Friday, October 4, 2013

Watch me pull a rabbit...

I'm not sure why but there were certain names that loomed large when I was a kid. Unfortunately, many of them were "bad guys" like the Red Baron, Billy the Kid, or Jesse James. It wasn't that I admired any of them (remember the episode of "The Brady Bunch" where Bobby has an unhealthy obsession with Jesse James?), but there was a strange fascination associated with such notorious characters. But I'm somewhat mystified as to why one particular name loomed equally large: Harry Houdini. I was never very interested in magic or magicians and yet my mind always associated him as "legendary" in a similar way. (On further reflection, I think my friend Aaron talked about him a lot.)

The Secret Life of Houdini: The Making of America's First Superhero by William Kalush and Larry Sloman details his humble beginnings as Ehrich Weiss, the son of a rabbi, to his life as an international celebrity. He is best remembered as a famous escape artist (and his name is still associated with getting out of a tight situation), but even as a child he displayed an unusual talent for magic and picking locks. Early on he struggled to make a living with magic, however, and found a more receptive audience for tricks like mind-reading and ‘speaking with the dead’ in a traveling show. The authors tell how he'd visit local bars and cemeteries when he first entered a new town and gather information about people who might have recently died – information which he could use in his show that evening. Later in life he earnestly regretted that, and he worked to expose such charlatans.

Spiritualism was very popular at the time and enjoyed prominent supporters like Sir Arthur Conan Doyle, author of the Sherlock Holmes mysteries. Doyle and Houdini were actually quite good friends, and Doyle (among MANY others) actually believed Houdini had extraordinary or special powers. Houdini insisted that it was only sleight-of-hand, but Doyle thought Houdini was simply unaware of the true source of his power. Houdini's initial interest in Spiritualism was sincere because he desperately wanted to contact his deceased mother, but when he concluded it was all fake he made it a personal crusade to expose the Spiritualists, and some of his exploits were very funny. Apparently people visiting a spirit medium would usually sit in the dark holding hands while the spirits would communicate through a small trumpet (kind of like what a cheerleader might use, I think). Houdini would sneakily smear "lampblack" (which sounds like black shoe polish) on the mouthpiece of the trumpet, so that when they turned the lights back on the medium would have a black circle around his mouth. You can see why that might make the Spiritualists angry, and not only did it ruin his friendship with Sir Arthur but the authors speculate the Spiritualists had a hand in his death.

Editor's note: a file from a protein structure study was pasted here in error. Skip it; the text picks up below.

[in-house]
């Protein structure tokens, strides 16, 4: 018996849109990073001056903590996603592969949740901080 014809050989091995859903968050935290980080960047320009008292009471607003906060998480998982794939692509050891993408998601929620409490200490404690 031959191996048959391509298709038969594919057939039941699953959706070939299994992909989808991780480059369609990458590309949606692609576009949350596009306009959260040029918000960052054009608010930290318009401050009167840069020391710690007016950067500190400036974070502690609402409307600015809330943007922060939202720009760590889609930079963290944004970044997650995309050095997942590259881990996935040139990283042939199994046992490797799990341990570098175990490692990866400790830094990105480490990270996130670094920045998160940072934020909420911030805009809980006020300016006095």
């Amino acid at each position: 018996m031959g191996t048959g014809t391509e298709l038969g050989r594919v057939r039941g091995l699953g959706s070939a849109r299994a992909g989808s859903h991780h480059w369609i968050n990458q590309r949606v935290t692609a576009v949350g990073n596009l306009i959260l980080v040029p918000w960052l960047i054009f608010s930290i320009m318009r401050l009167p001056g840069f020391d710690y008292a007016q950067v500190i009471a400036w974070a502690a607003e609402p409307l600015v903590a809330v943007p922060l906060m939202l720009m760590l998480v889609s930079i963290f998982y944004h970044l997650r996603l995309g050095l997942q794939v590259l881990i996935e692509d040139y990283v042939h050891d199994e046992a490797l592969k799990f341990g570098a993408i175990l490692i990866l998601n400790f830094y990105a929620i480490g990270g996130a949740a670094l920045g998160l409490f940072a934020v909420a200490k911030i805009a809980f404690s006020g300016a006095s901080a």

But Houdini was more than just a magician. He was an early devotee of flying, becoming the first person to achieve sustained flight in Australia, and he acted in motion pictures. The authors also offer evidence that Houdini may have been a spy for the American government while traveling in Europe. I first heard of this book in a radio interview with the author several years ago, although the possible spying activities weren't as prominent in the book as the interview might suggest. This claim has turned out to be rather controversial for some people, but to me it sounded plausible enough since I knew so little about him to begin with. But this has become one of those "favorite books” that I still think about now and then – especially when I see signs around my neighborhood for psychics and fortune tellers. (And just for the record: I do not think the Red Baron was a "bad guy" – he was actually a very decent guy who was just on the side of the enemy. Someday I’ll review the biography I read about him.)

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